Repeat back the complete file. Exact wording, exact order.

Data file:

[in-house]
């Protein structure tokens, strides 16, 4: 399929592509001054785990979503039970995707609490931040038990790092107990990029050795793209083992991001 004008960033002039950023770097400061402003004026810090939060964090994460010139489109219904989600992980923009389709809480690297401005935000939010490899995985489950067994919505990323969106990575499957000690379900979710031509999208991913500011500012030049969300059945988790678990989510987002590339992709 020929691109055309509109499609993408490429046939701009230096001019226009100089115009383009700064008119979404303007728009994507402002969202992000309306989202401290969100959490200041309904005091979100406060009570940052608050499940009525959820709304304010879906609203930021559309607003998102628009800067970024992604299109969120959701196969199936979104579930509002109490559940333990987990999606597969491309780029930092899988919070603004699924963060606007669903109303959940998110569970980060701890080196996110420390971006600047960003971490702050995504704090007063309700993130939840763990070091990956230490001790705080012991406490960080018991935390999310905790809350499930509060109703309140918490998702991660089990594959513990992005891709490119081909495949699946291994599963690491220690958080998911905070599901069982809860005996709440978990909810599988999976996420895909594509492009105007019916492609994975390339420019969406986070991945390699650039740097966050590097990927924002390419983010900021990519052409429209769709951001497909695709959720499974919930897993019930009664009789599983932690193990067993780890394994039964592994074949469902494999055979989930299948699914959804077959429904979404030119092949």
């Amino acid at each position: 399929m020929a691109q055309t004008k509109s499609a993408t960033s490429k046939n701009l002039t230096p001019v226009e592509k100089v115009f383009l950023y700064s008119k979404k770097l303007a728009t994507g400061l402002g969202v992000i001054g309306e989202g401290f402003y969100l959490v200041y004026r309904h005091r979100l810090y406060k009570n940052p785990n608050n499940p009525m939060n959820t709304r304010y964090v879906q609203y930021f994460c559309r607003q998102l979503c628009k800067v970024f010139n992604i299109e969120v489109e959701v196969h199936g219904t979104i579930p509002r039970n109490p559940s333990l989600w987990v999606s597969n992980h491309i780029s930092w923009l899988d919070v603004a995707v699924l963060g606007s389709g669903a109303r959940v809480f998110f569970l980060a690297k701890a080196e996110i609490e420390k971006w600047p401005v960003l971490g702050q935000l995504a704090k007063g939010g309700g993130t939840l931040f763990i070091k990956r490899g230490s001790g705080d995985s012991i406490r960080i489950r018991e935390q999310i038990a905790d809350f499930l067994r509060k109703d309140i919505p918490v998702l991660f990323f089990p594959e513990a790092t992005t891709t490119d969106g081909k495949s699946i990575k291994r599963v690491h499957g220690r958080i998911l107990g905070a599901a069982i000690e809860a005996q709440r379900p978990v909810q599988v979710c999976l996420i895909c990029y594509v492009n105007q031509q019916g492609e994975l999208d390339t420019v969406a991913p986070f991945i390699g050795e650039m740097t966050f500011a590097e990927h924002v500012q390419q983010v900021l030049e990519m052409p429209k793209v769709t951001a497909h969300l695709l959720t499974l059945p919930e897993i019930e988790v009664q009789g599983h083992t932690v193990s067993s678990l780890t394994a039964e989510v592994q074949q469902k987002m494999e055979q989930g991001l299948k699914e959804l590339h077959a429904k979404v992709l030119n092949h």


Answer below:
[in-house]
């Protein structure tokens, strides 16, 4: 399929592509001054785990979503039970995707609490931040038990790092107990990029050795793209083992991001 004008960033002039950023770097400061402003004026810090939060964090994460010139489109219904989600992980923009389709809480690297401005935000939010490899995985489950067994919505990323969106990575499957000690379900979710031509999208991913500011500012030049969300059945988790678990989510987002590339992709 020929691109055309509109499609993408490429046939701009230096001019226009100089115009383009700064008119979404303007728009994507402002969202992000309306989202401290969100959490200041309904005091979100406060009570940052608050499940009525959820709304304010879906609203930021559309607003998102628009800067970024992604299109969120959701196969199936979104579930509002109490559940333990987990999606597969491309780029930092899988919070603004699924963060606007669903109303959940998110569970980060701890080196996110420390971006600047960003971490702050995504704090007063309700993130939840763990070091990956230490001790705080012991406490960080018991935390999310905790809350499930509060109703309140918490998702991660089990594959513990992005891709490119081909495949699946291994599963690491220690958080998911905070599901069982809860005996709440978990909810599988999976996420895909594509492009105007019916492609994975390339420019969406986070991945390699650039740097966050590097990927924002390419983010900021990519052409429209769709951001497909695709959720499974919930897993019930009664009789599983932690193990067993780890394994039964592994074949469902494999055979989930299948699914959804077959429904979404030119092949």
């Amino acid at each position: 399929m020929a691109q055309t004008k509109s499609a993408t960033s490429k046939n701009l002039t230096p001019v226009e592509k100089v115009f383009l950023y700064s008119k979404k770097l303007a728009t994507g400061l402002g969202v992000i001054g309306e989202g401290f402003y969100l959490v200041y004026r309904h005091r979100l810090y406060k009570n940052p785990n608050n499940p009525m939060n959820t709304r304010y964090v879906q609203y930021f994460c559309r607003q998102l979503c628009k800067v970024f010139n992604i299109e969120v489109e959701v196969h199936g219904t979104i579930p509002r039970n109490p559940s333990l989600w987990v999606s597969n992980h491309i780029s930092w923009l899988d919070v603004a995707v699924l963060g606007s389709g669903a109303r959940v809480f998110f569970l980060a690297k701890a080196e996110i609490e420390k971006w600047p401005v960003l971490g702050q935000l995504a704090k007063g939010g309700g993130t939840l931040f763990i070091k990956r490899g230490s001790g705080d995985s012991i406490r960080i489950r018991e935390q999310i038990a905790d809350f499930l067994r509060k109703d309140i919505p918490v998702l991660f990323f089990p594959e513990a790092t992005t891709t490119d969106g081909k495949s699946i990575k291994r599963v690491h499957g220690r958080i998911l107990g905070a599901a069982i000690e809860a005996q709440r379900p978990v909810q599988v979710c999976l996420i895909c990029y594509v492009n105007q031509q019916g492609e994975l999208d390339t420019v969406a991913p986070f991945i390699g050795e650039m740097t966050f500011a590097e990927h924002v500012q390419q983010v900021l030049e990519m052409p429209k793209v769709t951001a497909h969300l695709l959720t499974l059945p919930e897993i019930e988790v009664q009789g599983h083992t932690v193990s067993s678990l780890t394994a039964e989510v592994q074949q469902k987002m494999e055979q989930g991001l299948k699914e959804l590339h077959a429904k979404v992709l030119n092949h």